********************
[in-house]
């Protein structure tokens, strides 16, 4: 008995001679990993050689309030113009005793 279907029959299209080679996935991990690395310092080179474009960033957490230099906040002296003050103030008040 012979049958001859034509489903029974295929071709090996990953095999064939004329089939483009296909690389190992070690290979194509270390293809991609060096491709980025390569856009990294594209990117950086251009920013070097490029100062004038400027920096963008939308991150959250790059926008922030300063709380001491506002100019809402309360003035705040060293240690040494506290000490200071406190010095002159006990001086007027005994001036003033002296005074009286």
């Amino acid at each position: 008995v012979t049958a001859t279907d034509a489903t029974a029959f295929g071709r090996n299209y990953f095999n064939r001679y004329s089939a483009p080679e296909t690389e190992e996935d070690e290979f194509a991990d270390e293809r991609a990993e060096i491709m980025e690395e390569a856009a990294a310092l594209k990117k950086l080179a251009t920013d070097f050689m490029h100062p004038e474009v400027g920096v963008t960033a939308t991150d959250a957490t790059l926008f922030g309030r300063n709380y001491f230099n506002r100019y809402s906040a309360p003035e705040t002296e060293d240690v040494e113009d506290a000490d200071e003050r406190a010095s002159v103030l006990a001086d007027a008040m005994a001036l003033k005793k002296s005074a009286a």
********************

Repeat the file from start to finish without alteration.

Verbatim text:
[in-house]
């Protein structure tokens, strides 16, 4: 008995001679990993050689309030113009005793 279907029959299209080679996935991990690395310092080179474009960033957490230099906040002296003050103030008040 012979049958001859034509489903029974295929071709090996990953095999064939004329089939483009296909690389190992070690290979194509270390293809991609060096491709980025390569856009990294594209990117950086251009920013070097490029100062004038400027920096963008939308991150959250790059926008922030300063709380001491506002100019809402309360003035705040060293240690040494506290000490200071406190010095002159006990001086007027005994001036003033002296005074009286």
């Amino acid at each position: 008995v012979t049958a001859t279907d034509a489903t029974a029959f295929g071709r090996n299209y990953f095999n064939r001679y004329s089939a483009p080679e296909t690389e190992e996935d070690e290979f194509a991990d270390e293809r991609a990993e060096i491709m980025e690395e390569a856009a990294a310092l594209k990117k950086l080179a251009t920013d070097f050689m490029h100062p004038e474009v400027g920096v963008t960033a939308t991150d959250a957490t790059l926008f922030g309030r300063n709380y001491f230099n506002r100019y809402s906040a309360p003035e705040t002296e060293d240690v040494e113009d506290a000490d200071e003050r406190a010095s002159v103030l006990a001086d007027a008040m005994a001036l003033k005793k002296s005074a009286a």